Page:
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Topic: Using Mod Wheel in Aria

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  1. #1

    Using Mod Wheel in Aria

    Hi. I just joined this forum since getting GPO4 yesterday. I'm a musician but pretty much a rookie on sound software and hardware. I"m using GPO4 with Real Band. It's pretty easy to understand the interface, but I've been using my hard synth way more than any soft synths.

    My question relates to Aria. I've looked at the manual and it speaks to using a mod wheel on a midi controller but says nothing about the mod wheel in the lower left hand corner of the Aria screen. I may have missed something though. My question is, "Can the Aria mod wheel be used in place of a midi controller?" I do have a small keyboard controller that is usb. However, I'm not a keyboard player and not very good at using it to input notation. Since I play trumpet, I was thinking of looking into a wind controller, but I would have to learn to play that also. Obviously, I looking for the easeist way to go here. Thanks for any comments.

    Stan

  2. #2

    Re: Using Mod Wheel in Aria

    Quote Originally Posted by shastastan View Post
    ... My question is, "Can the Aria mod wheel be used in place of a midi controller?" I do have a small keyboard controller that is usb. However, I'm not a keyboard player and not very good at using it to input notation. Since I play trumpet, I was thinking of looking into a wind controller, but I would have to learn to play that also. Obviously, I looking for the easeist way to go here. Thanks for any comments.

    Stan
    Welcome to the Forum, Stan, and congratulations on your great purchase!

    No - the ARIA mod wheel can't be used in place of a MIDI controller, because that virtual mod wheel's movement can't be recorded. The keyboard and the mod wheel are in ARIA just for audition purposes - you can check on an instrument's sound quickly that way.

    But it's OK that you're not a keyboardist. You have the USB controller - You can use its wheel to record the volume data, and its essential you do that in order to get the most out of the instruments.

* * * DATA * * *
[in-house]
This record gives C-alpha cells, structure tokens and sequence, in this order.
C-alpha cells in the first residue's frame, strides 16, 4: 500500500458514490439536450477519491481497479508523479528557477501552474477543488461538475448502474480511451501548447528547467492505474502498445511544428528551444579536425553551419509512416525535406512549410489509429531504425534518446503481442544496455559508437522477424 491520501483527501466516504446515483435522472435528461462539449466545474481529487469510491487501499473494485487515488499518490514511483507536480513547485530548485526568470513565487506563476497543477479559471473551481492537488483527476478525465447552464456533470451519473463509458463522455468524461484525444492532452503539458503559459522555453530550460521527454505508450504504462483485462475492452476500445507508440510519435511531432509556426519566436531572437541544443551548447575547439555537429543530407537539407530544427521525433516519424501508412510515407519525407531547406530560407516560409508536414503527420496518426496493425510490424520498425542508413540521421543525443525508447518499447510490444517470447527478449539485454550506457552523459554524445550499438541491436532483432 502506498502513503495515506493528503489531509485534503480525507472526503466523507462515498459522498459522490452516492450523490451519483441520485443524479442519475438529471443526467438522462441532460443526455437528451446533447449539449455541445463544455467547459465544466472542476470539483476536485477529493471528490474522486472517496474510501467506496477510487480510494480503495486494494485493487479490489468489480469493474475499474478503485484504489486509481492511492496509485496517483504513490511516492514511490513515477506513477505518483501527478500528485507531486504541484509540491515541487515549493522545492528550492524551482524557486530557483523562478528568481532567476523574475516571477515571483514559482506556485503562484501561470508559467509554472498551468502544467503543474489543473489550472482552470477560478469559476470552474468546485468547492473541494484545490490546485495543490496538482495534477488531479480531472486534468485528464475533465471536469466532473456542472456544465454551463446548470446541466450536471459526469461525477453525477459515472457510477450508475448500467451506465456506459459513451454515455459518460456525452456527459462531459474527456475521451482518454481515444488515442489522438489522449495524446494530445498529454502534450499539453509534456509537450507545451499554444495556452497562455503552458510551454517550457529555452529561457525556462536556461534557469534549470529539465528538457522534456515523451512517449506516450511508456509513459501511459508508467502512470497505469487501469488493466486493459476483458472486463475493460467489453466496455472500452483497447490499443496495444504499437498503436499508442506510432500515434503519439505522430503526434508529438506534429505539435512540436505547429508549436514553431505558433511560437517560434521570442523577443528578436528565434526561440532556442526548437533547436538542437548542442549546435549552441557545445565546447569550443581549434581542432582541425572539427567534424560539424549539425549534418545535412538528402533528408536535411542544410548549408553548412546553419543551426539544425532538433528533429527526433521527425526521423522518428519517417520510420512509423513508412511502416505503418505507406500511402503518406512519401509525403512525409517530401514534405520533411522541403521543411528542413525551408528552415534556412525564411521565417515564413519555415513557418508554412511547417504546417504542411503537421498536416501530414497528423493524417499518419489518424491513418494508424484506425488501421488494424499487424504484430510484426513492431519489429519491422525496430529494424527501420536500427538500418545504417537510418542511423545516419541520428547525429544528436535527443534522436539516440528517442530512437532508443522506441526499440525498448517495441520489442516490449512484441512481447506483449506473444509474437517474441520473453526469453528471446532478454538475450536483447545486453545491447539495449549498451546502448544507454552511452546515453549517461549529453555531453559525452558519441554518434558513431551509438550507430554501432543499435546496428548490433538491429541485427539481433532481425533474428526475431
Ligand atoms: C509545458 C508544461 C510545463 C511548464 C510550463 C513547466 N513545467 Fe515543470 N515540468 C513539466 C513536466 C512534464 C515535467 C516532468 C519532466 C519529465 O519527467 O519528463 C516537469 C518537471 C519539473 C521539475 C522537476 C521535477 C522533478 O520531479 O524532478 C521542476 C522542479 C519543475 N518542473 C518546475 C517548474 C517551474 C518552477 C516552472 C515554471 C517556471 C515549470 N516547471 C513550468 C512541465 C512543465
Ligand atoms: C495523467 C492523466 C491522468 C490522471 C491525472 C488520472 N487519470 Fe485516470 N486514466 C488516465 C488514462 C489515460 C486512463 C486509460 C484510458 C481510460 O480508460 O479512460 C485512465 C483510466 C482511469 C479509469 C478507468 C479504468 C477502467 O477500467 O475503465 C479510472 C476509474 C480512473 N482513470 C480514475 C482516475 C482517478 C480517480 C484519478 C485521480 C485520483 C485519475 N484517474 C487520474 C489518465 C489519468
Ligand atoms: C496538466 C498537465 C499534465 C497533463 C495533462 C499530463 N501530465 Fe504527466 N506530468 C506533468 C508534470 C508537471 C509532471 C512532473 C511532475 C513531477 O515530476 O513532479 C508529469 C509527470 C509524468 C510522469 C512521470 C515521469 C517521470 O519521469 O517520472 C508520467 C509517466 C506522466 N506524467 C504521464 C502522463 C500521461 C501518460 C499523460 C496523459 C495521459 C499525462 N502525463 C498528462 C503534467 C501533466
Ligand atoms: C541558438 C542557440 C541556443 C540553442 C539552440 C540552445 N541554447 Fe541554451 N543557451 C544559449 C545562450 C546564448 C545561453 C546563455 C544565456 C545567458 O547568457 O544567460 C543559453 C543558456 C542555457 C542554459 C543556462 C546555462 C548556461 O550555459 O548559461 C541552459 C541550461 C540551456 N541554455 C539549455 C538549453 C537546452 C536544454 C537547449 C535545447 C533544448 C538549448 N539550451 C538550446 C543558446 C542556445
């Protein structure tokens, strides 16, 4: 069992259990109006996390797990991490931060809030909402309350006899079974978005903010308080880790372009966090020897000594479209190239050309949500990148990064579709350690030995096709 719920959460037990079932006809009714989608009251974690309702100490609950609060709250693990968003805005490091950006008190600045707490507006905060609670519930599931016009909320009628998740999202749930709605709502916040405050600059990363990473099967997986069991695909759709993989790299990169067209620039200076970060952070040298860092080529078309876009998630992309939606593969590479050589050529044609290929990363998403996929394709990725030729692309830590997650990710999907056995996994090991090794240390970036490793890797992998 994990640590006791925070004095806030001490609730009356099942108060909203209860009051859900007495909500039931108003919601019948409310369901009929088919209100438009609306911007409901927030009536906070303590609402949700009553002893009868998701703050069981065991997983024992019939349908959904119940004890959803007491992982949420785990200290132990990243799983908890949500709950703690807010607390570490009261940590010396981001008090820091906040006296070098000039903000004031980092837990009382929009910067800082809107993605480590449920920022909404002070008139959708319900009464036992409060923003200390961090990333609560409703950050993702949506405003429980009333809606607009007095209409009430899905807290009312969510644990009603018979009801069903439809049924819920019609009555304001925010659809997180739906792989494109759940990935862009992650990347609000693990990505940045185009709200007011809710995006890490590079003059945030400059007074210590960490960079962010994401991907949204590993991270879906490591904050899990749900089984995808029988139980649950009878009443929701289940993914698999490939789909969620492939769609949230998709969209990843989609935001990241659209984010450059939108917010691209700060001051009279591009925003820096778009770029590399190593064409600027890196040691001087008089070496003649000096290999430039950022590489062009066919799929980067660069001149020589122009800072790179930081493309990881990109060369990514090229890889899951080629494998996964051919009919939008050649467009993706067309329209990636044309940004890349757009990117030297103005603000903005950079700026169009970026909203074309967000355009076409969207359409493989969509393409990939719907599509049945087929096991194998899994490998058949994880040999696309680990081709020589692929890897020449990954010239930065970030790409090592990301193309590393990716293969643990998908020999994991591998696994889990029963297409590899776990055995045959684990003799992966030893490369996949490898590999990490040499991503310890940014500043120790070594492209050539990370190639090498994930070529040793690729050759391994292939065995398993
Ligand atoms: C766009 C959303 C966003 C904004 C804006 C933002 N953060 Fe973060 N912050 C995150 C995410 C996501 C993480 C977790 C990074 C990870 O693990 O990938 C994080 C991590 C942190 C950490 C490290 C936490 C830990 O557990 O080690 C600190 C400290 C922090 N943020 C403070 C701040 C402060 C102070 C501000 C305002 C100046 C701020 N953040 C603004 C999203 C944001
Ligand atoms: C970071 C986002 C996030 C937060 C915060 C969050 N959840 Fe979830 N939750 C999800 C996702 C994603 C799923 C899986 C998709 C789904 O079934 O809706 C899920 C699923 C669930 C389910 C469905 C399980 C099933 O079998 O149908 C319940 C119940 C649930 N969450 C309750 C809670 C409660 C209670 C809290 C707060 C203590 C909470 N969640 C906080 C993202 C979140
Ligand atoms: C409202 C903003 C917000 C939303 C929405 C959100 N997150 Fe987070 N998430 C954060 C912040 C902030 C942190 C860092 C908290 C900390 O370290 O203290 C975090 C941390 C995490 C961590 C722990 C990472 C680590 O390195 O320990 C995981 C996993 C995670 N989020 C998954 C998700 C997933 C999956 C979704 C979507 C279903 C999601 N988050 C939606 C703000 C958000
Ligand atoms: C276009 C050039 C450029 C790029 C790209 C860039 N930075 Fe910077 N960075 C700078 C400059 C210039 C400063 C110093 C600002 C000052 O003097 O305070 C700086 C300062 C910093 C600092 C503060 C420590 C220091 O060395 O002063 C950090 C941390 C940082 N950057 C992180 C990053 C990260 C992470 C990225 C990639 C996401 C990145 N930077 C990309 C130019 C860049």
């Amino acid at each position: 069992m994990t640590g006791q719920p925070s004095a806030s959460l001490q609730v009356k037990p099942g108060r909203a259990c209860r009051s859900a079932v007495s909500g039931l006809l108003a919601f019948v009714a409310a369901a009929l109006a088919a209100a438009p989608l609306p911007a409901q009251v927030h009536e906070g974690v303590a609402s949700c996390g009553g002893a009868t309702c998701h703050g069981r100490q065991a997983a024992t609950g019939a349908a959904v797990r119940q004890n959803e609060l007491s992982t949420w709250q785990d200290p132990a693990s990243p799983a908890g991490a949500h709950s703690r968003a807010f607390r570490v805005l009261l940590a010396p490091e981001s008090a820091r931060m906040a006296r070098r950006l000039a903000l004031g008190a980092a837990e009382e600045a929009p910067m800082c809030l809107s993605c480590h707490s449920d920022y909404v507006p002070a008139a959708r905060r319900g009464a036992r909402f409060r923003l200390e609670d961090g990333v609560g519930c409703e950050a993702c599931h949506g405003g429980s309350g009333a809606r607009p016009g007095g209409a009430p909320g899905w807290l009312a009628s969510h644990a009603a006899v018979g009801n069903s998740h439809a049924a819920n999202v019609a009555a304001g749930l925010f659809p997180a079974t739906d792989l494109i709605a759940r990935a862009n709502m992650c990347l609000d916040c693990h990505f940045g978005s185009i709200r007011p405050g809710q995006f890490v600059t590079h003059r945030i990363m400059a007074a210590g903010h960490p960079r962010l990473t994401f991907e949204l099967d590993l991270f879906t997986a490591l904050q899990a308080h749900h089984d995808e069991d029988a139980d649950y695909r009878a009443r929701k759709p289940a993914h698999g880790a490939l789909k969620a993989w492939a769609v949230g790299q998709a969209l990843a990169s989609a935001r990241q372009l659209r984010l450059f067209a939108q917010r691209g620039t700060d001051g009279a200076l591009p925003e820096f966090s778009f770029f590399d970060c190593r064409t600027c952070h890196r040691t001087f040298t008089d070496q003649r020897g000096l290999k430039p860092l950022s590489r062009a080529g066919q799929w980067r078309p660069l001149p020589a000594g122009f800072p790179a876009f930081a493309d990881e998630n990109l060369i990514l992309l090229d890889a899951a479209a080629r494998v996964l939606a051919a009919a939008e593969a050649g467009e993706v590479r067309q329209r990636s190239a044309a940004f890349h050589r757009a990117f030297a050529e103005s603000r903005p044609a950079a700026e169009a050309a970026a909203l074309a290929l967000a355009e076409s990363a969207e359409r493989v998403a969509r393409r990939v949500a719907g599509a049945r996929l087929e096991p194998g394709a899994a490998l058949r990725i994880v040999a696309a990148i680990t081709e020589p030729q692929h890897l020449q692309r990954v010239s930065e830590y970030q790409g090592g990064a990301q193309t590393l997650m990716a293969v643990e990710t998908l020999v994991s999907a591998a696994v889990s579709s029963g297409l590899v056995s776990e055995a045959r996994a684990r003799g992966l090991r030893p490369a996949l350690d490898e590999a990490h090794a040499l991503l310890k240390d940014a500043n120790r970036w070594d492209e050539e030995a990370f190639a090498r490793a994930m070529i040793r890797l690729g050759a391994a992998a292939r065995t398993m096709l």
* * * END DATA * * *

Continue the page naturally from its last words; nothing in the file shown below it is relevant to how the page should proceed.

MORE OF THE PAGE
With MIDI you can make multiple passes at a track, recording notes or inserting them one by one with your mouse, doing the volume data recording on a real time pass through - etc- You see? MIDI is built up, bit by bit, in whatever fashion you're capable of doing.

    That's a start of an answer at least!

    Randy

  3. #3

    Re: Using Mod Wheel in Aria

    Quote Originally Posted by rbowser- View Post
    Welcome to the Forum, Stan, and congratulations on your great purchase!

    No - the ARIA mod wheel can't be used in place of a MIDI controller, because that virtual mod wheel's movement can't be recorded. The keyboard and the mod wheel are in ARIA just for audition purposes - you can check on an instrument's sound quickly that way.

    But it's OK that you're not a keyboardist. You have the USB controller - You can use its wheel to record the volume data, and its essential you do that in order to get the most out of the instruments.

    With MIDI you can make multiple passes at a track, recording notes or inserting them one by one with your mouse, doing the volume data recording on a real time pass through - etc- You see? MIDI is built up, bit by bit, in whatever fashion you're capable of doing.

    That's a start of an answer at least!

    Randy
    Thanks very much, Randy. You answered my question. I have been doing most of my midi controller stuff via events lists. I've mostly been doing the notation input via qwerty keyboard and mouse. It's a real pain not being a keyboard player. I tried a few lessons, but I'm too old for that now. Sometimes I do a rhythm method in Band In A Box where you just record using a single key and then go back and place the notes in the staff. I had used Sibelius 3.5 for a lot of years, but could not register it again after a few windows upgrades and crashes. I'm using PrintMusic now and like it better anyway. For what I do, I can't see paying for a new Finale or Sibelius. I have an Alesis usb Q25 keyboard that actually has full size piano keys. It also has a couple of octaves each way. Sfpz here we come! Thanks, again Randy.